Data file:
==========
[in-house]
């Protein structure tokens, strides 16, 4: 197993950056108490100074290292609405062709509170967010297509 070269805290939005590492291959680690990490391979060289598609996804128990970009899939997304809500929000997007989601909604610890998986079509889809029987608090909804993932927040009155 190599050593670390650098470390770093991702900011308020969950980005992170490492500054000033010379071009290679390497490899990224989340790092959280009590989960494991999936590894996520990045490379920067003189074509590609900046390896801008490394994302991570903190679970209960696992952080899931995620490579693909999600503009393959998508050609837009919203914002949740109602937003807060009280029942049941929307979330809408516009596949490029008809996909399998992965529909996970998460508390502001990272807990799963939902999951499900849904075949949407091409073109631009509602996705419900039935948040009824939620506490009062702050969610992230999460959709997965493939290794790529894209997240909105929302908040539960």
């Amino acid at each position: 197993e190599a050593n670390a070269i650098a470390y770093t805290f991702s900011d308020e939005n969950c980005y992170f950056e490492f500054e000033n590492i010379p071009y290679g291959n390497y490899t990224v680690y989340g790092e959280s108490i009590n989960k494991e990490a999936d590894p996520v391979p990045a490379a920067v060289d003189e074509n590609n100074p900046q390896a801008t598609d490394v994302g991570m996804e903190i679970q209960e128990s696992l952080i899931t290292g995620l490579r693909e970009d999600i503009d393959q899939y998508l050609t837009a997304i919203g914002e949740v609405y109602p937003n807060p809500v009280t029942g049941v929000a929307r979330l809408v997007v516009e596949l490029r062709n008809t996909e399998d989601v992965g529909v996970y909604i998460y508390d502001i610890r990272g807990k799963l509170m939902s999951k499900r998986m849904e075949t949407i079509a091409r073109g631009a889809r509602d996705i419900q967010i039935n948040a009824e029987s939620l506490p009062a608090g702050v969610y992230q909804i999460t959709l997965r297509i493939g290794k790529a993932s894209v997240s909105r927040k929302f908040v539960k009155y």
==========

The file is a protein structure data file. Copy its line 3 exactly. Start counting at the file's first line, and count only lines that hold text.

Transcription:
């Amino acid at each position: 197993e190599a050593n670390a070269i650098a470390y770093t805290f991702s900011d308020e939005n969950c980005y992170f950056e490492f500054e000033n590492i010379p071009y290679g291959n390497y490899t990224v680690y989340g790092e959280s108490i009590n989960k494991e990490a999936d590894p996520v391979p990045a490379a920067v060289d003189e074509n590609n100074p900046q390896a801008t598609d490394v994302g991570m996804e903190i679970q209960e128990s696992l952080i899931t290292g995620l490579r693909e970009d999600i503009d393959q899939y998508l050609t837009a997304i919203g914002e949740v609405y109602p937003n807060p809500v009280t029942g049941v929000a929307r979330l809408v997007v516009e596949l490029r062709n008809t996909e399998d989601v992965g529909v996970y909604i998460y508390d502001i610890r990272g807990k799963l509170m939902s999951k499900r998986m849904e075949t949407i079509a091409r073109g631009a889809r509602d996705i419900q967010i039935n948040a009824e029987s939620l506490p009062a608090g702050v969610y992230q909804i999460t959709l997965r297509i493939g290794k790529a993932s894209v997240s909105r927040k929302f908040v539960k009155y």